Postflop Out of Position as the Raiser

Playing out of position as the aggressor is a whole different can of worms. Many players who flat people regularly in position do so because they really believe in their positional abilities. They are unlikely to fold nearly as much as they would if they were out of position.

In addition, in position flatting ranges are generally stronger than out of position flatting ranges. It’s much easier to complete from the blinds for a discounted price with a wide range. In position, having to call the whole bet, and with players to act behind you? You’re flatting with a much tighter range there. People also generally get uptight about having to fold when they are in position. They feel they have more of a right to the pot because they started from a superior plane. All of these factors combine to give us a markedly different strategy out of position than when we are in position.

I noticed when I was younger that the best players would check/fold regularly out of position. “How could that be?” I wondered. “Don’t they pick up more pots than anyone?” I soon came to realize that money saved was worth the exact same amount as money earned. In fact, in tournament poker, often the chips you lost were worth more than what you (hardly) stood to gain.

I also realized later that the pots these players won were much bigger. It’s much easier to launch that triple shell bluff and be believed if you check/folded a few times previously. Furthermore, your continuation bets later in the tournament (when assured success is much more crucial) are far more likely to work. The question then became what hands to check and fold.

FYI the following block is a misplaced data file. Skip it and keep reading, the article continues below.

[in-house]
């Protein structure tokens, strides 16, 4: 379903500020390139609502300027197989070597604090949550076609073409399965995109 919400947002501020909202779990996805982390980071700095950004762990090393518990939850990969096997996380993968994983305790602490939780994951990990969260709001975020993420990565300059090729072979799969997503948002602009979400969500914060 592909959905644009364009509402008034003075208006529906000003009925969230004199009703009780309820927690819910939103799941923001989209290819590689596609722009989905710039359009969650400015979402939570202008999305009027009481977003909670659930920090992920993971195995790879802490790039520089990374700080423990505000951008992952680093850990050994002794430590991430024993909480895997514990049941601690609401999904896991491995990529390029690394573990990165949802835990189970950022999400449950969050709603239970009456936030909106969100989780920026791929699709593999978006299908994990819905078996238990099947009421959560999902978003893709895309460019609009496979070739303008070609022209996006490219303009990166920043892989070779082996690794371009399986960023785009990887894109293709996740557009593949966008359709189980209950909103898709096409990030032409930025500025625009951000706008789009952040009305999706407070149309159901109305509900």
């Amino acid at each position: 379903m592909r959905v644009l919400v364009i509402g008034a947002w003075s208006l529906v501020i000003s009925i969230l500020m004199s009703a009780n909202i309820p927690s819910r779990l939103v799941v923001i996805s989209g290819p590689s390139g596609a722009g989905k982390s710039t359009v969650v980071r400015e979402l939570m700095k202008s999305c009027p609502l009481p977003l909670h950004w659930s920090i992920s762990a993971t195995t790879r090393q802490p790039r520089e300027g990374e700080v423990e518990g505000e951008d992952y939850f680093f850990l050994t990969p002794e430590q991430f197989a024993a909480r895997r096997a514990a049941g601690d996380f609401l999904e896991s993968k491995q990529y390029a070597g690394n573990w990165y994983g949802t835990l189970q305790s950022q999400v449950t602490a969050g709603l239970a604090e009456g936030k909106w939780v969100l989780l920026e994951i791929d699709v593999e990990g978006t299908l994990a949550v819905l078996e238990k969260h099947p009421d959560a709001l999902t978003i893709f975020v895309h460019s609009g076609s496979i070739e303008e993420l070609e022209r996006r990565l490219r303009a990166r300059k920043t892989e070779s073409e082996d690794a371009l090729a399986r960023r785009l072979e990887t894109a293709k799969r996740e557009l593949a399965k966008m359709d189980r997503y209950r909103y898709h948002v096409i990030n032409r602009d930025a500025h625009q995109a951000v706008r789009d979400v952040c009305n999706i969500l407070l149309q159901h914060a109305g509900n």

To get into the right perspective it’s worth remembering that we are effectively donk leading when we bet out of position. If we would not donk bet with our hand then we really shouldn’t lead. No doubt some of you right now are saying, “But wait, we have the betting lead!” Yes, that is true. That does help us a bit. Our opponent knows we’re more likely to have a hand because we voluntarily entered the pot for a full raise to begin with. However, our bet is actually worse than a donk bet many times. If we flat a raise from the button when we are in the big blind and then lead into the raiser we’re often betting into a 35%+ range. That misses a lot of boards. Alternately, many people’s cold calling range is not more than 8%. That concentrated range hits more boards and has more concealed pairs.

There are boards that these tighter players are likely to miss. Low boards, for example, rarely hit a tighter player’s flatting range. Yet, in general, they are hitting more of the time. When the loaded high-card board comes with flush draws and we have an ace overcard that’s the wrong suit we should just check/fold. We don’t even know if our ace is good if we hit it, because that ace will make our opponent a number of two-pair combinations. We have no backdoor draws that allow us to keep firing. We have nothing.

Imagine the chips you would have fruitlessly thrown out there. Now imagine them going back to your stack. You saved those. You should feel great about yourself every time you do this. Most “professionals” are still throwing those chips into a garbage chute.

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